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The Contribution of Oil to Carbon Particle Emissions from Diesel Engines
Scania CV.
2010 (English)Report (Other academic)
Abstract [en]

Reducing particle emissions from diesel engines has been an important issue in recent decades. This study assesses the contribution of oil to carbon particle emissions by reviewing the literature and theory on fuel soot formation, and combining it with estimates based on a maximum and minimum approach.

The study shows that the minimum oil contribution to carbon particle emissions for a Euro 5 heavy-duty diesel without exhaust aftertreatment is around 0.4 mg/kWh. The corresponding maximum estimate is 1.1 mg/kWh.

Place, publisher, year, edition, pages
Stockholm: KTH , 2010. , 10 p.
Series
Trita-MMK, ISSN 1400-1179 ; 2010:04
Identifiers
URN: urn:nbn:se:kth:diva-25872OAI: oai:DiVA.org:kth-25872DiVA: diva2:360382
Note
QC 20101103Available from: 2010-11-03 Created: 2010-11-03 Last updated: 2010-11-03Bibliographically approved
In thesis
1. Particulate Emissions Associated with Diesel Engine Oil Consumption
Open this publication in new window or tab >>Particulate Emissions Associated with Diesel Engine Oil Consumption
2010 (English)Doctoral thesis, comprehensive summary (Other academic)
Abstract [en]

Particulate emissions from diesel engines have been a key issue for diesel engine developers in recent decades. Their work has succeeded in reducing the exhaust particles from the combustion of fuel, which has led to increasing interest in the contribution of particulates from lubrication oil.

When discussing oil-related particulate emissions, hydrocarbon particles are customarily referred to. This thesis uses a broader definition, in which oil-related particulate emissions are modelled not only by the hydrocarbons, but also include the ash, carbons, and sulphate oil particulate emissions.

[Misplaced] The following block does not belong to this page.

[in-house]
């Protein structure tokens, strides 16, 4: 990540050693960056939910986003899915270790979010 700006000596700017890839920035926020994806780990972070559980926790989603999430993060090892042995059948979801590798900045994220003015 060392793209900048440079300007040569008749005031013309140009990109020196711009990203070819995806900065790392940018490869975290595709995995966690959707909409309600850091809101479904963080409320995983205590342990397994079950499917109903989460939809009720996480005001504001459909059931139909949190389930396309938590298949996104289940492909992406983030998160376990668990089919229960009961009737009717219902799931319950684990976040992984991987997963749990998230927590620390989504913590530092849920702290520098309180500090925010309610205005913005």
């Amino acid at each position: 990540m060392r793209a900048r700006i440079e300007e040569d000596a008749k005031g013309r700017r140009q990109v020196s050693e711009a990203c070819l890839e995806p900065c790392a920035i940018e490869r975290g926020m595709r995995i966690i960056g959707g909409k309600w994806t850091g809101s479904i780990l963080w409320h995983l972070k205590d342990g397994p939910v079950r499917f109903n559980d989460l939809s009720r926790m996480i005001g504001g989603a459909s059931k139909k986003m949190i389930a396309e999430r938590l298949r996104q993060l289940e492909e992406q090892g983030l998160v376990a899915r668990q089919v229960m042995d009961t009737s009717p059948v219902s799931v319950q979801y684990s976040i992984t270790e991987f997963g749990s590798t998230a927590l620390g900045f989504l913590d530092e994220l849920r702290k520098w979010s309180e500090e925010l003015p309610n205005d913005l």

The model developed in the project uses input data as oil consumption and oil ash content combined with tuning parameters, such as the oil ash transfer rate (ash emissions divided by oil consumption and oil ash content). Controlled engine tests have been performed to verify assumptions and fill knowledge gaps. The model can be applied to a variety of diesel engines, although the tuning factors might have to be reset. For example, introducing diesel particulate filters would dramatically reduce the oil ash emissions, since oil ash would accumulate in the filter.

Oil consumption has played a central role in the present research. The modelling results indicate that special attention should be paid to oil consumption under running conditions with a low in-cylinder temperature, since the oil survival rate is high there.

Under low-load and motoring conditions, hydrocarbons proved to be the main contributor to oil-related particulate emissions. At high engine load, oil ash emissions were the largest contributor to oil-related particulate emissions.

Place, publisher, year, edition, pages
Stockholm: KTH, 2010. 26 p.
Series
Trita-MMK, ISSN 1400-1179 ; 2010:09
Keyword
Lubrication oil, Particulate emission, Particulate matter (PM), Oil consumption, Diesel engine
Identifiers
urn:nbn:se:kth:diva-25880 (URN)978-91-7415-759-8 (ISBN)
Public defence
2010-11-26, Sal F3, Lindstedtsvägen 26, KTH, Stockholm, 10:15 (English)
Opponent
Supervisors
Note
QC 20101103Available from: 2010-11-03 Created: 2010-11-03 Last updated: 2010-11-03Bibliographically approved

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CiteExportLink to record
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